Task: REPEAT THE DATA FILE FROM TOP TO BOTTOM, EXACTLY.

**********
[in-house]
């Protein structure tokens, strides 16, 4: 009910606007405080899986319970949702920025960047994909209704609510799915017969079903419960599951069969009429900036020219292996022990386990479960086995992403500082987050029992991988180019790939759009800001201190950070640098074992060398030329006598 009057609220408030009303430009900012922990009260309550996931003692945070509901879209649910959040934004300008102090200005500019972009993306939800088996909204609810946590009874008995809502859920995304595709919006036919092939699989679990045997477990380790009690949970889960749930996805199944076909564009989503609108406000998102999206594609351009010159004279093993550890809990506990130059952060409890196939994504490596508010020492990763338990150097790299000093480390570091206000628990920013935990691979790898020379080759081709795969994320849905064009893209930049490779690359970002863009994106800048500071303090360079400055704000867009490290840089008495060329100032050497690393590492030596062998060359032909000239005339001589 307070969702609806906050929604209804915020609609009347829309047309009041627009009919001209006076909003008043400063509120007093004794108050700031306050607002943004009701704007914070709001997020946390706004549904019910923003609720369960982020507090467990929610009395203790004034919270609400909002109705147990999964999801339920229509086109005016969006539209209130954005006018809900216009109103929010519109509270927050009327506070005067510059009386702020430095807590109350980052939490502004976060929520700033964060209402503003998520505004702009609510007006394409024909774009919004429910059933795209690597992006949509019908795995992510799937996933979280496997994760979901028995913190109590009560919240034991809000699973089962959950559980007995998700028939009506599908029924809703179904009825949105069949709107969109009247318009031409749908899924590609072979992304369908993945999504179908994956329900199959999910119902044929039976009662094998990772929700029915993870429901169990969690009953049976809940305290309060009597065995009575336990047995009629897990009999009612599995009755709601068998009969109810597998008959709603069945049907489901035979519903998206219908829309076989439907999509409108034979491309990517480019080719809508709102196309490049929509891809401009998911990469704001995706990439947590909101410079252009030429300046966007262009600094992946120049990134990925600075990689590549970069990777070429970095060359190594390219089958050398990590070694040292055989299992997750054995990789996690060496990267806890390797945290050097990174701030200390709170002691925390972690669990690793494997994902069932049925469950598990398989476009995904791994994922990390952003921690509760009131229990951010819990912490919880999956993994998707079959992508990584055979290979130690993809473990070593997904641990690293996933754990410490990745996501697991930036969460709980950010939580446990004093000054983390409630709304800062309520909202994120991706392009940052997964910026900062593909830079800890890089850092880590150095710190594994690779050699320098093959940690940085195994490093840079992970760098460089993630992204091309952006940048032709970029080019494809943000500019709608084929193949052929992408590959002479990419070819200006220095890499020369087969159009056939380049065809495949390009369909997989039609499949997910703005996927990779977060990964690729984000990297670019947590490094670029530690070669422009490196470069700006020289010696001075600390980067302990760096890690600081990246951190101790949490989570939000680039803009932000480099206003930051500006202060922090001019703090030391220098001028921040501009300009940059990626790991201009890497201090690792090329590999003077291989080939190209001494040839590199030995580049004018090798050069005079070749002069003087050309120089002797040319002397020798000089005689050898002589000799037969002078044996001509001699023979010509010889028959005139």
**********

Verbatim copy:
[in-house]
């Protein structure tokens, strides 16, 4: 009910606007405080899986319970949702920025960047994909209704609510799915017969079903419960599951069969009429900036020219292996022990386990479960086995992403500082987050029992991988180019790939759009800001201190950070640098074992060398030329006598 009057609220408030009303430009900012922990009260309550996931003692945070509901879209649910959040934004300008102090200005500019972009993306939800088996909204609810946590009874008995809502859920995304595709919006036919092939699989679990045997477990380790009690949970889960749930996805199944076909564009989503609108406000998102999206594609351009010159004279093993550890809990506990130059952060409890196939994504490596508010020492990763338990150097790299000093480390570091206000628990920013935990691979790898020379080759081709795969994320849905064009893209930049490779690359970002863009994106800048500071303090360079400055704000867009490290840089008495060329100032050497690393590492030596062998060359032909000239005339001589 307070969702609806906050929604209804915020609609009347829309047309009041627009009919001209006076909003008043400063509120007093004794108050700031306050607002943004009701704007914070709001997020946390706004549904019910923003609720369960982020507090467990929610009395203790004034919270609400909002109705147990999964999801339920229509086109005016969006539209209130954005006018809900216009109103929010519109509270927050009327506070005067510059009386702020430095807590109350980052939490502004976060929520700033964060209402503003998520505004702009609510007006394409024909774009919004429910059933795209690597992006949509019908795995992510799937996933979280496997994760979901028995913190109590009560919240034991809000699973089962959950559980007995998700028939009506599908029924809703179904009825949105069949709107969109009247318009031409749908899924590609072979992304369908993945999504179908994956329900199959999910119902044929039976009662094998990772929700029915993870429901169990969690009953049976809940305290309060009597065995009575336990047995009629897990009999009612599995009755709601068998009969109810597998008959709603069945049907489901035979519903998206219908829309076989439907999509409108034979491309990517480019080719809508709102196309490049929509891809401009998911990469704001995706990439947590909101410079252009030429300046966007262009600094992946120049990134990925600075990689590549970069990777070429970095060359190594390219089958050398990590070694040292055989299992997750054995990789996690060496990267806890390797945290050097990174701030200390709170002691925390972690669990690793494997994902069932049925469950598990398989476009995904791994994922990390952003921690509760009131229990951010819990912490919880999956993994998707079959992508990584055979290979130690993809473990070593997904641990690293996933754990410490990745996501697991930036969460709980950010939580446990004093000054983390409630709304800062309520909202994120991706392009940052997964910026900062593909830079800890890089850092880590150095710190594994690779050699320098093959940690940085195994490093840079992970760098460089993630992204091309952006940048032709970029080019494809943000500019709608084929193949052929992408590959002479990419070819200006220095890499020369087969159009056939380049065809495949390009369909997989039609499949997910703005996927990779977060990964690729984000990297670019947590490094670029530690070669422009490196470069700006020289010696001075600390980067302990760096890690600081990246951190101790949490989570939000680039803009932000480099206003930051500006202060922090001019703090030391220098001028921040501009300009940059990626790991201009890497201090690792090329590999003077291989080939190209001494040839590199030995580049004018090798050069005079070749002069003087050309120089002797040319002397020798000089005689050898002589000799037969002078044996001509001699023979010509010889028959005139």